Oshawa’s Disney Brothers: Less Animated, More Grave

By Lisa Terech, Community Engagement

I don’t know about you, but when I hear the name ‘Disney,’ my mind automatically jumps to the infamous mouse and anything animated.  Oh, the great strength and success of branding.  Because Disney is such a notable name, one might wonder why there is a building in Downtown Oshawa called the Disney Building.  I’ll just come out and say it, no, Walt has no known ties to our City!  But Oshawa did have its own set of Disney brothers who left a lasting mark on Oshawa’s downtown.

The Disney Building, 27-33 King Street East
The Disney Building, 27-33 King Street East

In 1882, John E. Disney married Sarah McKittrick, and together they had three sons.  William Frederick was born in 1883, Llewellyn Victor was born in 1888, and Roy Stanley was born in 1893.

LV and RS made their names known through their successful furniture and undertaking business.  In 1888, a man named Alex McLean began the business, which LV bought in 1909.  The brothers established an ambulance service, which was boasted as the finest ambulance between Toronto and Montreal.

Horse drawn ambulance, owned by LV Disney, c. 1912. From the Oshawa Community Archives
Horse drawn ambulance, owned by LV Disney, c. 1912. From the Oshawa Community Archives

The undertaking business operated at various addresses around downtown Oshawa, including along Simcoe Street and on Bond Street.  By 1923, the Disney Funeral Service was found at 31 King Street East; in 1924, the building at 27-33 King Street East is known as the Disney Block. It was originally built in 1920, and still stands in our downtown, remarkable due to the archway and the identifying ‘Disney Building’ lettering.

The Disney Building
The Disney Building

LV Disney had a variety of other interests, including real estate and local politics, serving as an Alderman.  In 1930, Matthew F. Armstrong purchased the funeral business, changing the name to Armstrong Funeral Home.  It still operates today at 124 King Street East, a location they have occupied since 1936.

Student Museum Musings – Jodie

By Jodie, Collections Assistant Co-op Student

Hello, my name is Jodie and I am a co-op student that started my placement with the museum in early September. My placement here is based around archaeological studies and the aspects of those that are found in the museum. I have been given the amazing opportunity to work with the Harmony Road Farewell Pioneer Cemetery artifacts and I have been cataloging and photographing the collection pieces.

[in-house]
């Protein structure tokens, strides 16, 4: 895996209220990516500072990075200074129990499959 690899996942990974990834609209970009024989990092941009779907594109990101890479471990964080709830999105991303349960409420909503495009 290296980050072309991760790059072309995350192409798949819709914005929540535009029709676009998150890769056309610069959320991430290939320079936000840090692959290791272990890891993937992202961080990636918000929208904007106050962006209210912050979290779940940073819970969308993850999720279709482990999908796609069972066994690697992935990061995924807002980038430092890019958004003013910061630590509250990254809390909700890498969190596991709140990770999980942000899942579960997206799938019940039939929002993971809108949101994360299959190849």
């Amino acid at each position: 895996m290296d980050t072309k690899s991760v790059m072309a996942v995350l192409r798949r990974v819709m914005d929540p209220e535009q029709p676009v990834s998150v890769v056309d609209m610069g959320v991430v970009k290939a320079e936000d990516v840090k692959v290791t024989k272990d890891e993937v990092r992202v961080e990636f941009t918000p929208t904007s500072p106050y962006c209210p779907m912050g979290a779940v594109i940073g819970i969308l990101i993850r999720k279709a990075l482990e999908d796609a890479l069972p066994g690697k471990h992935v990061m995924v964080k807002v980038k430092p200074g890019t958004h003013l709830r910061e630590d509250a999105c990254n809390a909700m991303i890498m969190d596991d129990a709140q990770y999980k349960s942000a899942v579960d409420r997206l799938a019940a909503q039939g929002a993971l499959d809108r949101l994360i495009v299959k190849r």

My first day here I was taken on a tour of the houses and taught some facts about the families that lived there and about the other collections that are open to the public. I was then shown the collection storage areas where they keep all of the items that are not on display at the moment and afterwards was shown the boxes of artifacts that I would be working with for the next few weeks. I spent the next few days going over the archaeological report of the site and over articles of the families and other articles that pertain to the site and the families that were buried there for background information and so I would know what to expect when I started to work with the artifacts themselves.

Working on the actual boxes has been incredible; almost all of the coffin decorations are in very good shape and have intricate designs on them and some of the name plate engagements are still legible.  This has been an amazing learning opportunity for me as an archaeology student and I am very thankful to the wonderful people here at the Oshawa Museum for this experience.

 

The following are artifacts that Jodie has photographed and cataloged from the Farewell Cemetery Archaeological Collection (994.28)

994.28.5d, Coffin Hardware
994.28.5d, Coffin Hardware
994.28.14q - Coffin Handle
994.28.14q – Coffin Handle
994.28.32x - 'At Rest'
994.28.32x – ‘At Rest’
994.28.4a - Portion of coffin hardware
994.28.4a – Portion of coffin hardware

Archaeology in Oshawa – the MacLeod Site

The MacLeod archaeological site, located at the corners of Thornton and Rossland Roads in Oshawa, is a Lake Ontario Iroquois village dating from 1450 A.D.   It is one of the first known settlements in the Oshawa area.   It was first discovered in the fall of 1967 on the property of Howard MacLeod.  Several groups excavated in different areas of the site until 1972.

The MacLeod excavation, c. 1969, Rossland and Thornton Roads
The MacLeod excavation, c. 1969, Rossland and Thornton Roads

The village was located on 3-4  acres  and  consisted  of  five  longhouses  surrounded by a high protective  wall  or  palisade.   During the excavation, portions of two of the longhouses were uncovered.  The larger of the two, the Alpha house measured 58 metres in length and 8.2 metres in width.  The interior was arranged to allow several families to live together.  A row of hearths was located down the centre of the house and holes in the roof allowed smoke to escape.  Sleeping benches were located down either side of the longhouse.  A replica of one of the longhouses is on display at the Oshawa Community Museum in the Grandview Site Gallery.

Model longhouse, on display in Robinson House
Model longhouse, on display in Robinson House

The inhabitants of the MacLeod site were agriculturists and did not generally hunt large game.  They subsisted on diet of corn, beans, fish, small game and wild plant foods which were gathered.  Charred remnants of corn and beans were discovered at the site.  The women were responsible for planting, tending and harvesting the crops as well as gathering foodstuffs such as nuts and berries.